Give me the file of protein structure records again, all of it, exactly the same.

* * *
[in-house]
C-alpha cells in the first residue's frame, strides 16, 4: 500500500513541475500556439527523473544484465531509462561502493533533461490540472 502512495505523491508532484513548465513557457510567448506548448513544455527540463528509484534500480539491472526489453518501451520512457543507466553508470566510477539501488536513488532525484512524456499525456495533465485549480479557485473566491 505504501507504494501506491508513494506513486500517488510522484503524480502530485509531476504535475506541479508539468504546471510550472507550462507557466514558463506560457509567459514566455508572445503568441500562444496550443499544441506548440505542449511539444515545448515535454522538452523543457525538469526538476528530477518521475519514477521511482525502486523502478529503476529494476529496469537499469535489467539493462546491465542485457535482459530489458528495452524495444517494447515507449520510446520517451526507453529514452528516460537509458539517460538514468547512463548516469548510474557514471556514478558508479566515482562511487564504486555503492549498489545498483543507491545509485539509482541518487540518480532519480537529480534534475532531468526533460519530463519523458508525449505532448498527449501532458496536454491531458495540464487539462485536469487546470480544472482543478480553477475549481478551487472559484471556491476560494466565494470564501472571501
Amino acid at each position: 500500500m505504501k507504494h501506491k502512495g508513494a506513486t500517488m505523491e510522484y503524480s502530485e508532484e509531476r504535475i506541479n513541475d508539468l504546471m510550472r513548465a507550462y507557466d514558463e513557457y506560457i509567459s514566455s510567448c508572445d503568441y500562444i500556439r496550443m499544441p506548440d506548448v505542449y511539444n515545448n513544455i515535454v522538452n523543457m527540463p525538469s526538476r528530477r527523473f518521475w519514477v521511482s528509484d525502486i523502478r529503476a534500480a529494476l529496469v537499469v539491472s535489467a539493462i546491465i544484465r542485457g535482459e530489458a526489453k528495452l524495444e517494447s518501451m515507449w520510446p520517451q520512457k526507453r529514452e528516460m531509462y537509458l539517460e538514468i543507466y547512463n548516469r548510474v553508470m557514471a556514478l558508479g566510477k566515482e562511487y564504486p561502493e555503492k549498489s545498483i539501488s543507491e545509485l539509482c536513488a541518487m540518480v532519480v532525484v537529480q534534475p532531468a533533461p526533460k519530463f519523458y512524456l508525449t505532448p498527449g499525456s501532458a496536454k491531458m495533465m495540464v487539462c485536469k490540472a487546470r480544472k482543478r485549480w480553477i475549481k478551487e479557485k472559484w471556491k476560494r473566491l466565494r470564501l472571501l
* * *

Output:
[in-house]
C-alpha cells in the first residue's frame, strides 16, 4: 500500500513541475500556439527523473544484465531509462561502493533533461490540472 502512495505523491508532484513548465513557457510567448506548448513544455527540463528509484534500480539491472526489453518501451520512457543507466553508470566510477539501488536513488532525484512524456499525456495533465485549480479557485473566491 505504501507504494501506491508513494506513486500517488510522484503524480502530485509531476504535475506541479508539468504546471510550472507550462507557466514558463506560457509567459514566455508572445503568441500562444496550443499544441506548440505542449511539444515545448515535454522538452523543457525538469526538476528530477518521475519514477521511482525502486523502478529503476529494476529496469537499469535489467539493462546491465542485457535482459530489458528495452524495444517494447515507449520510446520517451526507453529514452528516460537509458539517460538514468547512463548516469548510474557514471556514478558508479566515482562511487564504486555503492549498489545498483543507491545509485539509482541518487540518480532519480537529480534534475532531468526533460519530463519523458508525449505532448498527449501532458496536454491531458495540464487539462485536469487546470480544472482543478480553477475549481478551487472559484471556491476560494466565494470564501472571501
Amino acid at each position: 500500500m505504501k507504494h501506491k502512495g508513494a506513486t500517488m505523491e510522484y503524480s502530485e508532484e509531476r504535475i506541479n513541475d508539468l504546471m510550472r513548465a507550462y507557466d514558463e513557457y506560457i509567459s514566455s510567448c508572445d503568441y500562444i500556439r496550443m499544441p506548440d506548448v505542449y511539444n515545448n513544455i515535454v522538452n523543457m527540463p525538469s526538476r528530477r527523473f518521475w519514477v521511482s528509484d525502486i523502478r529503476a534500480a529494476l529496469v537499469v539491472s535489467a539493462i546491465i544484465r542485457g535482459e530489458a526489453k528495452l524495444e517494447s518501451m515507449w520510446p520517451q520512457k526507453r529514452e528516460m531509462y537509458l539517460e538514468i543507466y547512463n548516469r548510474v553508470m557514471a556514478l558508479g566510477k566515482e562511487y564504486p561502493e555503492k549498489s545498483i539501488s543507491e545509485l539509482c536513488a541518487m540518480v532519480v532525484v537529480q534534475p532531468a533533461p526533460k519530463f519523458y512524456l508525449t505532448p498527449g499525456s501532458a496536454k491531458m495533465m495540464v487539462c485536469k490540472a487546470r480544472k482543478r485549480w480553477i475549481k478551487e479557485k472559484w471556491k476560494r473566491l466565494r470564501l472571501l